Peter Leaney has a memorial of cards and art created by his wife Mo, who passed away earlier this year. (Photo submitted)

Peter Leaney has a memorial of cards and art created by his wife Mo, who passed away earlier this year. (Photo submitted)

Lacombe resident says goodbye to his wife during pandemic

Peter Leaney was unable to visit his wife in long-term care due to health protocols

Yes dear. You’re right. I’m sorry. I love you.

These are the four phrases long-time Lacombe resident Peter Leaney said was the key to a 58-year loving marriage and a 60-year relationship between he and his wife Maureen Leaney (Mo).

Mo recently passed away after a long illness (not COVID-19). Tragically, Peter was unable to spend the majority of her final days with her due to the COVID-19 pandemic health regulations.

“It was becoming a 24-hour per day looking after her and eventually it got to a point where the home help here in Lacombe said that she needed to go into long-term care,” he said. “We got her into Bethany College in Red Deer and she was only there, unfortunately, for three weeks.”

Peter was unable to visit his wife due to the pandemic and he said making the choice to move his wife into a long-term care facility was the hardest choice he has ever had to make.

During her three weeks there, staff at Bethany was able to set up the Leaneys with a Facetime.

“I managed to talk to her three times. She didn’t know what she was doing with Facetime, but one of the nurses there helped her,” Peter said.

After three weeks, Peter got a call on a Tuesday saying Mo would have to be moved to the Red Deer Hospital.

“On the Wednesday, the hospital phoned and said you have to come now. I went straight to Red Deer. She was unresponsive, so I sat with her for three hours and then I came home. She didn’t know I was there,” he said.

“At 8:30 a.m. the following morning they phoned and said the had passed. I went there and sat with her for an hour.”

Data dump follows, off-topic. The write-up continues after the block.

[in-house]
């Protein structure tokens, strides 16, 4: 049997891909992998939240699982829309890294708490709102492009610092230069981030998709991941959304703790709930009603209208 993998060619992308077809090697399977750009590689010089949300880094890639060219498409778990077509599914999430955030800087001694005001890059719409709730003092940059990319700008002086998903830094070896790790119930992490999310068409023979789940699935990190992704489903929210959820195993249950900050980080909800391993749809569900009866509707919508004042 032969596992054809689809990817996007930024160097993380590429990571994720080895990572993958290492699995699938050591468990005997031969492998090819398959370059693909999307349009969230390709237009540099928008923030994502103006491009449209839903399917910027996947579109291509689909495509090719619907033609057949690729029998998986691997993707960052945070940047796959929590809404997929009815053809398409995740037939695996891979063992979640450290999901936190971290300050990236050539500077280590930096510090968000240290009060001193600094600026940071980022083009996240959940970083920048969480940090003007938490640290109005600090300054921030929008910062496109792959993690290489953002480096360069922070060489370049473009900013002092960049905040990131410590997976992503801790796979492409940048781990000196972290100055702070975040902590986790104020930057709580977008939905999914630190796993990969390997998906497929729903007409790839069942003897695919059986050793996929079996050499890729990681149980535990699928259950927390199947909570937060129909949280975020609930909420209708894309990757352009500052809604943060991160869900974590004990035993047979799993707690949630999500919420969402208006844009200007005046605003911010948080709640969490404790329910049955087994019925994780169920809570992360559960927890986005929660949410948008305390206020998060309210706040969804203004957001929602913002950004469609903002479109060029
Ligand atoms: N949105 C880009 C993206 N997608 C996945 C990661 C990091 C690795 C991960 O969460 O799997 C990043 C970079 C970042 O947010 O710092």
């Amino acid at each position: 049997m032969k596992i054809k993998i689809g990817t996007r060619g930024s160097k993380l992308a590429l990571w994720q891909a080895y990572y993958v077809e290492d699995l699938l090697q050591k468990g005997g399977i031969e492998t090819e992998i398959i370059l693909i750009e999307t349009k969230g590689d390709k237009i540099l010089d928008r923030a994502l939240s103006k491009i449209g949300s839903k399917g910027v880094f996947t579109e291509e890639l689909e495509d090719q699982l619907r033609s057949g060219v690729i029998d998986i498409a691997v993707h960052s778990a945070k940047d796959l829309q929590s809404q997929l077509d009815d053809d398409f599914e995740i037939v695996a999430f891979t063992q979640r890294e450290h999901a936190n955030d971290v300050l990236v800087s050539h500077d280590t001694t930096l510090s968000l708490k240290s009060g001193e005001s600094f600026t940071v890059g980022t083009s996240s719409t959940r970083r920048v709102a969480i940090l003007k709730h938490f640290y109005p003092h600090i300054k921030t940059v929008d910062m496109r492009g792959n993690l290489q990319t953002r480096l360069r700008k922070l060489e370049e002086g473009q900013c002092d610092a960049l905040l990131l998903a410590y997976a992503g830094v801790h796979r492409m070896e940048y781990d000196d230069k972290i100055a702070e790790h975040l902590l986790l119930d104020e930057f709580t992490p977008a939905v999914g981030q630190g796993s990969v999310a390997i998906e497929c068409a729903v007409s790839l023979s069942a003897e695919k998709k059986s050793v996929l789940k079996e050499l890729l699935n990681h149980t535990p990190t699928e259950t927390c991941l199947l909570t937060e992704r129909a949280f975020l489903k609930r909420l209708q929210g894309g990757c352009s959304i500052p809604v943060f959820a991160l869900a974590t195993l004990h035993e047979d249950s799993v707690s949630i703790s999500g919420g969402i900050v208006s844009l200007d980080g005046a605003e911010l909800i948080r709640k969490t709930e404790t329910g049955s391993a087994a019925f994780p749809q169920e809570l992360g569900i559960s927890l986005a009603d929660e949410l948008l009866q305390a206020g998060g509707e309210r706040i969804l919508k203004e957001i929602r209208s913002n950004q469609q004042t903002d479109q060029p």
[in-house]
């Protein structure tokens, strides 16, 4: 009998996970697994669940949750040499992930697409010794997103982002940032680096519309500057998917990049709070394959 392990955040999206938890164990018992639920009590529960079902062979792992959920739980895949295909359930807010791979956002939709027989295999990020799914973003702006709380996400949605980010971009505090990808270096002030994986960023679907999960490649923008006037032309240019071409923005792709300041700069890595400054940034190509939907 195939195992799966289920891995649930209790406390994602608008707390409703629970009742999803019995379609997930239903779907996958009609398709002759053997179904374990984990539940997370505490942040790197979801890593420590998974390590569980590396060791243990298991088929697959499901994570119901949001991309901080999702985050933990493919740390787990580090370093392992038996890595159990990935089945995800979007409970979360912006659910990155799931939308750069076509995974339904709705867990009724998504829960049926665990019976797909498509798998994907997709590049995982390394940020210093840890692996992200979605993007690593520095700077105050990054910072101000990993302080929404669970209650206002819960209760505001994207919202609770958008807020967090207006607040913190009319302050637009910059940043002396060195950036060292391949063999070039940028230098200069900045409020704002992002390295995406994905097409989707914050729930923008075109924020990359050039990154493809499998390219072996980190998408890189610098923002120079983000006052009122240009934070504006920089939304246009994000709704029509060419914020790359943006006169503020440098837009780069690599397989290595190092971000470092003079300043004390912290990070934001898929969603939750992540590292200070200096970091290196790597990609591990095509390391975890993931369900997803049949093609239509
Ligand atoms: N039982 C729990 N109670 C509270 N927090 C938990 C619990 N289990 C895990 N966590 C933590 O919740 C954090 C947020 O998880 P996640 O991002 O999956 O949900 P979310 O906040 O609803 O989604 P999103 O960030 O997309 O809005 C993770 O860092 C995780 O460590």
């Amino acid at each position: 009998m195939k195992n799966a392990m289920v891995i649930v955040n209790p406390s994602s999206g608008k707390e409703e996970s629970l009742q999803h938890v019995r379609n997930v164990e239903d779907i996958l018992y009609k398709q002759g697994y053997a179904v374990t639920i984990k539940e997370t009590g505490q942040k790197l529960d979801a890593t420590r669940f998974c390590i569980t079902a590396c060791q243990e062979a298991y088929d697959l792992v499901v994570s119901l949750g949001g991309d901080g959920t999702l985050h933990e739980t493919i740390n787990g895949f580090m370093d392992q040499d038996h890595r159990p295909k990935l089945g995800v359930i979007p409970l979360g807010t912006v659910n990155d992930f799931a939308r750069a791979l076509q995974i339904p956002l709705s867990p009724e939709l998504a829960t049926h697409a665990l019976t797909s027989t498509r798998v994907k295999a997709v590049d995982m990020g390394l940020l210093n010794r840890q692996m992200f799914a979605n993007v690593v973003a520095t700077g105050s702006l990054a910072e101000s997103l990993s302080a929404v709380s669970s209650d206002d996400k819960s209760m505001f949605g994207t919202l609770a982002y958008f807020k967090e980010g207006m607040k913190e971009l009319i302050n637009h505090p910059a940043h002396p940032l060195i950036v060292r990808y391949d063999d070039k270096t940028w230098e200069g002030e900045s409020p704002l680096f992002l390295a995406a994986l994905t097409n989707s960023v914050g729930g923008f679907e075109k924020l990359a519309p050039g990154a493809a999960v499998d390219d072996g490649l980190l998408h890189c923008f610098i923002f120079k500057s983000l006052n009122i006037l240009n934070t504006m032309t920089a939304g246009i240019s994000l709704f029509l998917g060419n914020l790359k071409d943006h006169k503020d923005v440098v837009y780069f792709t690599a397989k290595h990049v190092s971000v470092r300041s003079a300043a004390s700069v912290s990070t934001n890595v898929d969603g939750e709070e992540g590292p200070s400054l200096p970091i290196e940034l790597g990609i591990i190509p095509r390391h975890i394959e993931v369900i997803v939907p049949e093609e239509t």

Peter said losing his wife was not easy — especially because he was unable to see her due to the virus — but he is thankful for the years he had with his wife and that he is a lucky man.

Peter and Mo met in England 60 years ago, where Peter was working at an ice rink and Mo was a figure skater. Peter loved hockey and eventually would become the Lacombe Generals’ skate technician, but he converted to a love of figure skating after meeting his future wife.

“I joined an ice show in Germany and then once she turned 18, she joined me there and we toured Europe and Scandinavia,” he said.

The couple would move back to England where they got married, had two children and then eventually moved to Red Deer in 1973. Four years later, the couple moved to Lacombe. During their time together in central Alberta – Peter worked with the Generals and at his own sports equipment shop, while Mo wrote books, created art and worked on pottery and porcelain figurines

“She helped me with what I was doing; I helped her what she was doing. When she was writing books — she would do the illustrations as well, so I would do the posing. When she was making people in clay, I would buy the clay and squish it up so that it was plyable for her to do what she did,” he said.

The couple would travel together and they both would be part of four Allan Cup winning hockey teams in Bentley and Lacombe. Former General Manager Jeff McInnis and Head Coach Sean Robertson both reached out to Peter after Mo passed away.

Peter wanted anybody going through a similar situation during the pandemic to have someone help them get set up with Facetime.

“I had people at Bethany College who were absolutely amazing and I call them my angels. One of them in particular — I gave her one of Mo’s figurines that look like an angel,” he said.

When the pandemic is over, Peter intends to hold a party for the community like his wife used to do.

“She was well-known for her parties. We will have a farewell. We will have one of Mo’s parties on her deck,” he said.

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